The testing fixtures were put inside a chamber that was environmentally controlled. The measured variables were sensor output voltage, applied load, ambient temperature, and test block temperature.

Loading Profile and Schematic:

  1. Sensor evaluation was performed over a 26-day period (or, to a total of 1.5 million load cycles) dependant on a 24-hour schedule.
  2. Ambient temperature was heightened from -30 °C (-22 °F) to 121 °C (250 °F) over a period of five hours.
  3. Temperature remained consistent at 121 °C (250 °F) for 14 hours, and then was reduced to -5 °C (22 °F)
  4. A cyclic load of 2,224 N (500 lbf) was applied at 1 Hz frequency.
  5. A load sweep was periodically performed at various temperature levels during the experiment.
  6. A load level was changed between 0 and 2,269 N (600 lbf) over 100 seconds.
  7. Measured variables included sensor output voltage, apply load, test block temperature, and ambient temperature.
  8. The test chamber was opened periodically to visually observe sensors for any apparent damage.

Results:

  • All sensors maintained and survived performance within specifications.
  • All sensors maintained positive linearity, generating output in proportion to a load level throughout sweep cycles

Image courtesy of Powertrain Research & Advanced Engineering (Ford Motor Company)

Image courtesy of Powertrain Research & Advanced Engineering (Ford Motor Company)

Normalized sensor output voltage at various temperatures over the 26-day period of testing.

Normalized sensor output voltage at various temperatures over the 26-day period of testing.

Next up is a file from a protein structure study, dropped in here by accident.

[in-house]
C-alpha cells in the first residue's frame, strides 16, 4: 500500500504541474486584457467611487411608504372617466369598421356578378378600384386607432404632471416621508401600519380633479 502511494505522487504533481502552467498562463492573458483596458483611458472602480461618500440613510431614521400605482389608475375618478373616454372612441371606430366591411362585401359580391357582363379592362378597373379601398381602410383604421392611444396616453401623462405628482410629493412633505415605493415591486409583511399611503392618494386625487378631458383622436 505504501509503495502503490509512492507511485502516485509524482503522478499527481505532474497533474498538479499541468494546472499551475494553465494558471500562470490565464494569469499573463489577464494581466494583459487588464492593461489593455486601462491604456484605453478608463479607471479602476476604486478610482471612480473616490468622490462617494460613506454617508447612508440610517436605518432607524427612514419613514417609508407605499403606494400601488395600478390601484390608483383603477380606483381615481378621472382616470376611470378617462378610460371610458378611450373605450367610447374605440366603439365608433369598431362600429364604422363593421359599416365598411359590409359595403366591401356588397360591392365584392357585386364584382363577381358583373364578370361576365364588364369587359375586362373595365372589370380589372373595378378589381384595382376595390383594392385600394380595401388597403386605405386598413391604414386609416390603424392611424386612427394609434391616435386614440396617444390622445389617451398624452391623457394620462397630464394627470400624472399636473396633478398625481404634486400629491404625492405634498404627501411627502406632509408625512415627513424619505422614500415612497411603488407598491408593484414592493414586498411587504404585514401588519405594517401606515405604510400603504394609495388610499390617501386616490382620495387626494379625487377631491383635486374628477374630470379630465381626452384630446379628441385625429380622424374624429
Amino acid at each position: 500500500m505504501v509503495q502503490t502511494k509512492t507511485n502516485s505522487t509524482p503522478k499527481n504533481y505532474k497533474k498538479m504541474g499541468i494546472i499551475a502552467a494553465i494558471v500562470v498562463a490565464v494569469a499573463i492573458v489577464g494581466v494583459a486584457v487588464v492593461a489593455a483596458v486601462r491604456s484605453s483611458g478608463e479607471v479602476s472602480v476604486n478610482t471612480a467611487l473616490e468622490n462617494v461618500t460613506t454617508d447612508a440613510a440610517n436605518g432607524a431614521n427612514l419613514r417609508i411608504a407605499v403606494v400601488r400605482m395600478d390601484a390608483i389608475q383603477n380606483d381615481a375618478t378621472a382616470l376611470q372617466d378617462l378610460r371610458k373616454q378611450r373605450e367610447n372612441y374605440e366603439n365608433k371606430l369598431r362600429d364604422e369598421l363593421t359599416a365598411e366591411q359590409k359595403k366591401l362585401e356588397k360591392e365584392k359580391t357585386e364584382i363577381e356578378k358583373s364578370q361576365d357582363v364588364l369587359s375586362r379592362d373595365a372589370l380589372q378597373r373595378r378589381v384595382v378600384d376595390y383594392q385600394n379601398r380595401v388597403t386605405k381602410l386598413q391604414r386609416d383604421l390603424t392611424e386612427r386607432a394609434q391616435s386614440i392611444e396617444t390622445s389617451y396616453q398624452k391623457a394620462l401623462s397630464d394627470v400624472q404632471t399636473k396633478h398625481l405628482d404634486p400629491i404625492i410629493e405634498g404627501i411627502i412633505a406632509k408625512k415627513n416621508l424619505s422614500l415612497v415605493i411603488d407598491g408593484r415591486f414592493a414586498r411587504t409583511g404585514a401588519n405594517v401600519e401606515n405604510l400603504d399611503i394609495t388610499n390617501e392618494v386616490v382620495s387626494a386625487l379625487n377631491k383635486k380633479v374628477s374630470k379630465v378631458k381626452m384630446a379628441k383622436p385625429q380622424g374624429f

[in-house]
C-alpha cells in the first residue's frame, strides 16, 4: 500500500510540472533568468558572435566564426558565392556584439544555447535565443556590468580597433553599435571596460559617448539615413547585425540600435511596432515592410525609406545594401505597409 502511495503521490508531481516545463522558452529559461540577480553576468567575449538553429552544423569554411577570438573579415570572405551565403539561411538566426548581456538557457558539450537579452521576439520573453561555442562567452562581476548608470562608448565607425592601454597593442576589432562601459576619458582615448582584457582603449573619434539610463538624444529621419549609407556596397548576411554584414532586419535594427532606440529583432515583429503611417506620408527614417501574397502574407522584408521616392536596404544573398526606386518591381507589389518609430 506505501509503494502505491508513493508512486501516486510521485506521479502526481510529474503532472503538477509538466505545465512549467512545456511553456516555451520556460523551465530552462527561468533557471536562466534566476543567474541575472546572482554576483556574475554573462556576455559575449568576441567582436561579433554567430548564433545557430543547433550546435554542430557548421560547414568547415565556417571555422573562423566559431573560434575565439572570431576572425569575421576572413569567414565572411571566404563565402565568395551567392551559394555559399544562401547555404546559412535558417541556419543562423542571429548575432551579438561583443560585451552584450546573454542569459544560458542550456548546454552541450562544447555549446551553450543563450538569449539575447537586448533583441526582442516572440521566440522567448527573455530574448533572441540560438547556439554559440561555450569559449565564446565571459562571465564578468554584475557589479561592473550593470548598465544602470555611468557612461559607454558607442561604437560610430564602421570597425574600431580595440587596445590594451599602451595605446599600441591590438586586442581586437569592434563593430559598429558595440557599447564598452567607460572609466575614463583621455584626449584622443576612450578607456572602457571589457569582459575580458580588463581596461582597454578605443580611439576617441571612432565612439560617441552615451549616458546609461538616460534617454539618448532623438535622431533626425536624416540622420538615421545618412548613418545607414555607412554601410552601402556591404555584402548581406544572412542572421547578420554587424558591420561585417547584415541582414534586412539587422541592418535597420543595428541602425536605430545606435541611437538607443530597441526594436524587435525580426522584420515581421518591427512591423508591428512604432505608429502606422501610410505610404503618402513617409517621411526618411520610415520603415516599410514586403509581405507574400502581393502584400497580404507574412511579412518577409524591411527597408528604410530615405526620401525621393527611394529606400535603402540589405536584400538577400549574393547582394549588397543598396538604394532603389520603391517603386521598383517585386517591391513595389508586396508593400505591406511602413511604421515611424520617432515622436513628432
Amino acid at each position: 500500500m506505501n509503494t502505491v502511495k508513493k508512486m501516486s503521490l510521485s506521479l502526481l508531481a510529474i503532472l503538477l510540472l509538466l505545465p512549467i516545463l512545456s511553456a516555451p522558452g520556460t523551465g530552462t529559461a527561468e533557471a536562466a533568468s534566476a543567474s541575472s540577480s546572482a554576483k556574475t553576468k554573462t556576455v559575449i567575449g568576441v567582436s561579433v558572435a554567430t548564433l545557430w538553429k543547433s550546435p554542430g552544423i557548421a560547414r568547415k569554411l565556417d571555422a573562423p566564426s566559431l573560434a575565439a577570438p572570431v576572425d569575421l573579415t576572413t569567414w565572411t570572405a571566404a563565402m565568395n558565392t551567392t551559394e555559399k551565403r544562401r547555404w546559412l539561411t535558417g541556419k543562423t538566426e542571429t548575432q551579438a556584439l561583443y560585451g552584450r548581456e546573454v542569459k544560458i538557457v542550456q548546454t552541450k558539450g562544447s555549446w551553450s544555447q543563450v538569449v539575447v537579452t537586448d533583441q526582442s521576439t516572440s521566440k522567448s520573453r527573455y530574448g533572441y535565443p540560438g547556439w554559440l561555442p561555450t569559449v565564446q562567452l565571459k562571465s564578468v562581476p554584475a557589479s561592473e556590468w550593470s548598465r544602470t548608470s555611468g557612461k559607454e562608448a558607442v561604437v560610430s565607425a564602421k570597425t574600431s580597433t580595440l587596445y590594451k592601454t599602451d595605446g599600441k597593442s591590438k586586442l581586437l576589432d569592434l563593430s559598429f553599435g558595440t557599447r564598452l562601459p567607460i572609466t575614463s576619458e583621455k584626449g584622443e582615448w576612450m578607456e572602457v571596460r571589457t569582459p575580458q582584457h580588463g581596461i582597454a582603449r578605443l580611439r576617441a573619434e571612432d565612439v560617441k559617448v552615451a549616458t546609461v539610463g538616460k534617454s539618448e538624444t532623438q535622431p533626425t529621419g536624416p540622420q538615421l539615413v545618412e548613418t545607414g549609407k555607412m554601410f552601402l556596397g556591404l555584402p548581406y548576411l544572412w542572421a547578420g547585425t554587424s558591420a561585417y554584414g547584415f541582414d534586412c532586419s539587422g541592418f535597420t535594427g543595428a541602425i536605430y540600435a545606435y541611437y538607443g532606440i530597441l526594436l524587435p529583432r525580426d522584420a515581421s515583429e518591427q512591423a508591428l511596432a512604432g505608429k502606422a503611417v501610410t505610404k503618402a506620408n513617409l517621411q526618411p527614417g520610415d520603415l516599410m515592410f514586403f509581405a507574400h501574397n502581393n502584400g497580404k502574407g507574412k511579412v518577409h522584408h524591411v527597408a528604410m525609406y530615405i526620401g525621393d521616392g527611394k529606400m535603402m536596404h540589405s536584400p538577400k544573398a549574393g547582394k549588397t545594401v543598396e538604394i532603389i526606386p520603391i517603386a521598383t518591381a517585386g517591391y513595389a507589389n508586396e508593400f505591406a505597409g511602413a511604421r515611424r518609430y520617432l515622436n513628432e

Source: Fujii, Yuji (2009) “Characterization of Pressure Resistive Elastomer for Low-Cost Load Sensing” Powertrain Research & Advanced Engineering (Ford Motor Company); Presented at the 2009 CTI Symposium & Exhibition (May 12-14, 2009; Detroit, Mich. USA)

How Much Force Can They Measure?

Adjustable sensitivity and flexibility in circuitry selection are two of the major benefits of utilizing printed force sensors in an embedded design. FlexiForce sensors, for example, have such a great dynamic range that helps them to record much greater forces just by changing the reference voltage and/or adjusting the circuit gain.

Tekscan recommends an inverting op-amp, dual source circuit. Any circuit that provides a resistance change may be appropriate. For a full outline of maximum and standard force ranges for FlexiForce sensors, download this document.

Recommended Circuit for a FlexiForce Sensor (Inverting Op-Amp, Dual Source)

100K potentiometer and 47 pF are general recommendations; the customer’s particular sensor may be more suited to an alternative potentiometer and capacitor. Testing should be carried out to establish this.

  • Supply voltages should be maintained
  • Polarity of VREF must be opposite the polarity of VSUPPLY
  • Sensor Resistance RS at no load is >1 MΩ
  • The maximum recommended current is 2.5 mA

The Value of Adjustable Sensitivity to Capture High Forces with FlexiForce Sensors

The graph above details how a FlexiForce sensor can capture higher force ranges when the Reference Voltage or Feedback Resistor is changed. The output continues to be linear in all scenarios.

Adjustable sensitivity can be performed by employing a potentiometer, or a Digital-to-Analog Converter (DAC) to change the reference voltage.